The Current Status of Traumatic Diaphragmatic Injury: Lessons Learned From 105 Patients Over 13 Years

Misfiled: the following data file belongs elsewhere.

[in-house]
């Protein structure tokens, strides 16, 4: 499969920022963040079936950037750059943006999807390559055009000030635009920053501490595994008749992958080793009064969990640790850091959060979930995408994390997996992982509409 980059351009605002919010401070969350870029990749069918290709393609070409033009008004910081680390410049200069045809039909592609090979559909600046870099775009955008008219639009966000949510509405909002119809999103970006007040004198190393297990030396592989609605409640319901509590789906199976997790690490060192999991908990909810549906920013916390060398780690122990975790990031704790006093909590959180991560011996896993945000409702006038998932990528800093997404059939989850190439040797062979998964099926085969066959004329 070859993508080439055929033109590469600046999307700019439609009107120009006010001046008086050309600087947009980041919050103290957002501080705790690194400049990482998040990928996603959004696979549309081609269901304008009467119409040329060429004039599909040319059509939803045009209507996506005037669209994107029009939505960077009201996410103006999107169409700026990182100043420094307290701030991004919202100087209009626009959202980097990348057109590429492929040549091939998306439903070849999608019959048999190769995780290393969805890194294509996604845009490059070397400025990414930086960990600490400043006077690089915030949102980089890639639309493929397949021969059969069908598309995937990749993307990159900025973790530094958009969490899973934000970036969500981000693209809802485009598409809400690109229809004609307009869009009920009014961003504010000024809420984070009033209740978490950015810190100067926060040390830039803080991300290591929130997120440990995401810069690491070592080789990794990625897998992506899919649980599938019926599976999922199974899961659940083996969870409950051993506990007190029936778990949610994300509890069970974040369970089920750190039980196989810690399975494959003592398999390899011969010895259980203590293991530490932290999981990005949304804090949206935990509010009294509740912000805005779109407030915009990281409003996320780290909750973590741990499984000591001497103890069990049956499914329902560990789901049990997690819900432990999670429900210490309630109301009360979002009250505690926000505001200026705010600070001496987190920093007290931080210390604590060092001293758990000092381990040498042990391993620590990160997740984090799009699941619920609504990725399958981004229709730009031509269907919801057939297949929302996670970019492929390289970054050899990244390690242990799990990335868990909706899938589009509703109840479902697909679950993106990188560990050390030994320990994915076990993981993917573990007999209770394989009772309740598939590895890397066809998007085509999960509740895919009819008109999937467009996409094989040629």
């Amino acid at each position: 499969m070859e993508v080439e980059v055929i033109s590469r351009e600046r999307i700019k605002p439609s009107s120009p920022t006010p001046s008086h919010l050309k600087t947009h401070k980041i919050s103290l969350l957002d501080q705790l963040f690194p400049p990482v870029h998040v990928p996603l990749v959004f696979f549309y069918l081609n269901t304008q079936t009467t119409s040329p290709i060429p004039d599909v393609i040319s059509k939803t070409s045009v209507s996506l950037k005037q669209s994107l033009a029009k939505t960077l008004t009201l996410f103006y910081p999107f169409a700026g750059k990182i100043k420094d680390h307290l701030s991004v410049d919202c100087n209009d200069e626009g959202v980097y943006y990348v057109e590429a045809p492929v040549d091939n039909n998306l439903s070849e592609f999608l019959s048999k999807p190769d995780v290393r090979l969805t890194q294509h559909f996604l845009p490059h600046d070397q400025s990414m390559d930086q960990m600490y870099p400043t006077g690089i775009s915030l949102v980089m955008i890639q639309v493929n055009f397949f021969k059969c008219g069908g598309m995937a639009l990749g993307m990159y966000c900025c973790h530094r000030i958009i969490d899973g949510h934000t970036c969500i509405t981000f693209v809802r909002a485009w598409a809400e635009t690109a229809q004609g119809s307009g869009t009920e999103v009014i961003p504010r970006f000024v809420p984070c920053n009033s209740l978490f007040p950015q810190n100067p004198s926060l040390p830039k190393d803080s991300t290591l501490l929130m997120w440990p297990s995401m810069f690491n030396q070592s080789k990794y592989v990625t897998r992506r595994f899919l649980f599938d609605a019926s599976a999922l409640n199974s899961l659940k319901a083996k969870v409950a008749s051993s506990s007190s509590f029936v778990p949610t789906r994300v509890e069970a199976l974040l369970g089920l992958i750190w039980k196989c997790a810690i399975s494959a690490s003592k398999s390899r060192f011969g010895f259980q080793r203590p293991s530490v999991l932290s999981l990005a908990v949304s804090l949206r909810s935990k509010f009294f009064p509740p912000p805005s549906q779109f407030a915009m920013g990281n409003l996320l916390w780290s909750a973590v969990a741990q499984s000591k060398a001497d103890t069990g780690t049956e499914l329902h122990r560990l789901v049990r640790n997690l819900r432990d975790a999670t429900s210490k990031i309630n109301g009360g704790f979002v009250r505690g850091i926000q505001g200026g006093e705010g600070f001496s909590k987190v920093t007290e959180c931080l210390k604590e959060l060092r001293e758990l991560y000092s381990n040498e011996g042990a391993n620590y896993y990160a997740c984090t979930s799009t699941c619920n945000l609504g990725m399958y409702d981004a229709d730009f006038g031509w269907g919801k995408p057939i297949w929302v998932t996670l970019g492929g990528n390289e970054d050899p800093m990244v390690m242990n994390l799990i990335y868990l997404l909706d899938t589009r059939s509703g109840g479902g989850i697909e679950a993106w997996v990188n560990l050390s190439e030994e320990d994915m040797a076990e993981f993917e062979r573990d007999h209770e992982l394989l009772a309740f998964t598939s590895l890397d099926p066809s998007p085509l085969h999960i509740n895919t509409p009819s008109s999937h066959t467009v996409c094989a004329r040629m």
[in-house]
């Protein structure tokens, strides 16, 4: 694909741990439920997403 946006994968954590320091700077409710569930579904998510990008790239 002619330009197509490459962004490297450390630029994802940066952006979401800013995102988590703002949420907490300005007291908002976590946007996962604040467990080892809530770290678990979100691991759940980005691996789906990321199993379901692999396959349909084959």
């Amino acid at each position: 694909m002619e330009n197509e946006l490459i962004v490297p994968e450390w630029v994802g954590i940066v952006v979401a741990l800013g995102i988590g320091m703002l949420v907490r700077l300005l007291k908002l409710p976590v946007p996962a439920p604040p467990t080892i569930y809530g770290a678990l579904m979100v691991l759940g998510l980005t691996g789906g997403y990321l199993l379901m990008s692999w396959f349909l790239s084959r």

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BACKGROUND: Our understanding of traumatic diaphragmatic injury (TDI) is based primarily on outdated retrospective series. We sought to reexamine present day patterns of diagnosis, associated injuries, predictors of mortality, and long-term outcomes of this condition. METHODS: A prospectively entered trauma database from the Montréal General Hospital was reviewed for patients admitted with a TDI from 1993 to 2006. Hospital charts were reviewed, and patient characteristics, mechanism of injury, associated injuries, operative management, and postoperative outcomes were recorded. Logistic regression was used to identify predictors for mortality. RESULTS: Identified were 105 patients with TDI consisting of blunt in 37% and penetrating in 63%. Only 23% of TDI were diagnosed on initial chest roentgenogram. External wounds in penetrating TDI cases were found in the abdomen alone in 19%, in the chest alone in 46%, and in both in 35%, which was associated with intraabdominal organ injury in 83%, 55%, and 87%, respectively. Less than half of patients had a diaphragmatic hernia. Lung, chest wall, and thoracic organ injuries were more common in blunt trauma, but there was no significant difference between abdominal injuries in both mechanisms. Overall mortality from TDI was 18%, and there was no difference between blunt and penetrating injury. In blunt trauma, brain injury and an Injury Severity Score (ISS) exceeding 15 were independently associated with increased death. In penetrating trauma, only an ISS exceeding 15 predicted death. CONCLUSIONS: Traumatic diaphragmatic injury remains a challenge to diagnose and treat, primarily due to the presence of associated injuries. The high incidence of intraabdominal organ injury, irrespective of the site of penetrating wound, dictates a transabdominal approach for exploration and repair. Severity of associated injuries (ISS) predicts death.
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